Age estimation in foreign-accented speech

Bürkle, Daniel Matthias orcid iconORCID: 0000-0001-5531-2122 and Gnevsheva, Ksenia (2017) Age estimation in foreign-accented speech. In: ICLaVE 9 - International Conference on Language Variation in Europe, 06 - 09 June 2017, Malaga, Spain. (Unpublished)

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Previous research has shown that listeners are generally fairly accurate in estimating people’s age from their speech (e.g., Moyse, 2014). However, most age estimation studies have been based on American English, and very few have explored cross-language effects. While Braun and Cerrato (1999) found no effect of language when presenting listeners with German and Italian voices, Nagao and Kewley-Port (2005) conducted an age estimation study with stimuli presented in English and Japanese and found that listeners were more accurate at estimating age in the familiar language. The current study sets out to test whether such a sociolinguistic effect may extend to foreign-accented speech.
In our perception experiment 28 English first language participants listened to randomly presented audio-stimuli and were asked to estimate the speakers’ age. The audio stimuli were 40 clips of 20 English English speakers and 20 Japanese first language speakers reading the ‘Please call Stella’ passage in English, retrieved from the Speech Accent Archive (Weinberger, 2015). The age range of speakers was from 18 to 70s. With the audio stimuli available, the best attempt was made to get a balanced age distribution and also age-match the speakers in the two language groups. The participants’ age estimate and reaction times were recorded.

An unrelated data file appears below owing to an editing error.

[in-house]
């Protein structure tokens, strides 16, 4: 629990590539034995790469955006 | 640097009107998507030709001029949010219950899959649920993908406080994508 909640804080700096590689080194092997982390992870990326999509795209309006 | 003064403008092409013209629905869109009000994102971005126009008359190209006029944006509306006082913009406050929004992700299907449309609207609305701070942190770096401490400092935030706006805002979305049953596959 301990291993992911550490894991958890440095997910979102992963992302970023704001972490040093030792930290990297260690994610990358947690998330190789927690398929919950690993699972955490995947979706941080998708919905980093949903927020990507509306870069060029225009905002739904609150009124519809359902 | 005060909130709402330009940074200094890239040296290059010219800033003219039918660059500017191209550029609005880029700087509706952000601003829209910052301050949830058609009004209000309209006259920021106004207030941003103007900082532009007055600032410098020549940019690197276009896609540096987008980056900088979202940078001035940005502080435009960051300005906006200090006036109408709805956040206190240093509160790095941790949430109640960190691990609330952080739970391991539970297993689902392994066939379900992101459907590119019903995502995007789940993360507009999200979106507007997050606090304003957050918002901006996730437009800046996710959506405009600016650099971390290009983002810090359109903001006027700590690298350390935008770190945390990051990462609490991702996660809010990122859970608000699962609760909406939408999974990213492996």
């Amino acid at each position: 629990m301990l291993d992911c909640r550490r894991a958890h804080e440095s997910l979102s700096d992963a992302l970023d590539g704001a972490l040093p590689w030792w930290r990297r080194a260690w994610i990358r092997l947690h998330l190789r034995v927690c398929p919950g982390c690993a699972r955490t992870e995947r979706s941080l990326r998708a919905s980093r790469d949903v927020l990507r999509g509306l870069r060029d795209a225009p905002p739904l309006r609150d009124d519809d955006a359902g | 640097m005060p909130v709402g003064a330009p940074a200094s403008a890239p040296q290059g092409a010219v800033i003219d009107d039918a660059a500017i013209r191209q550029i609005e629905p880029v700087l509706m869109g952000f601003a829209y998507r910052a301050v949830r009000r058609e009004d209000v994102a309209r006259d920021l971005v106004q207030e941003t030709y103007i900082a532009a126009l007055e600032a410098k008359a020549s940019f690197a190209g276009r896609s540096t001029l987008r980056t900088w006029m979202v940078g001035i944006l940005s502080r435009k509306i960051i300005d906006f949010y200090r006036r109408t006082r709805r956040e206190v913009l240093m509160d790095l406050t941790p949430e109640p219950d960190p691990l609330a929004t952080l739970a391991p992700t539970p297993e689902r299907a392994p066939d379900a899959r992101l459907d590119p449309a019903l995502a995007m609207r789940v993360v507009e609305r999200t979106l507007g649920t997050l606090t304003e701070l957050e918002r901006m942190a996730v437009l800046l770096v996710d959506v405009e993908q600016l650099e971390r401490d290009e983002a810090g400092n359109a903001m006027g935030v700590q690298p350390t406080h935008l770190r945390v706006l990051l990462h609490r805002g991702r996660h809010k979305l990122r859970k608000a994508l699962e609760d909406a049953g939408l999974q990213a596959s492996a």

Our statistical analysis shows that Japanese first language speakers were estimated to be younger than their English age-matched counterparts with no age by first language interaction. Additionally, participants were significantly slower in reacting to clips recorded by Japanese speakers. These results suggest that listeners may not only differ in how they estimate the age of speakers in different languages but also in how they estimate the age of speakers with different accents. These findings have theoretical implications as they highlight that even such a seemingly universal phenomenon as age may be expressed or perceived differently by speakers of different languages. The practical implications include our need for awareness of such differences when age estimation is used for decision-making puposes in real life (e.g., forensics).

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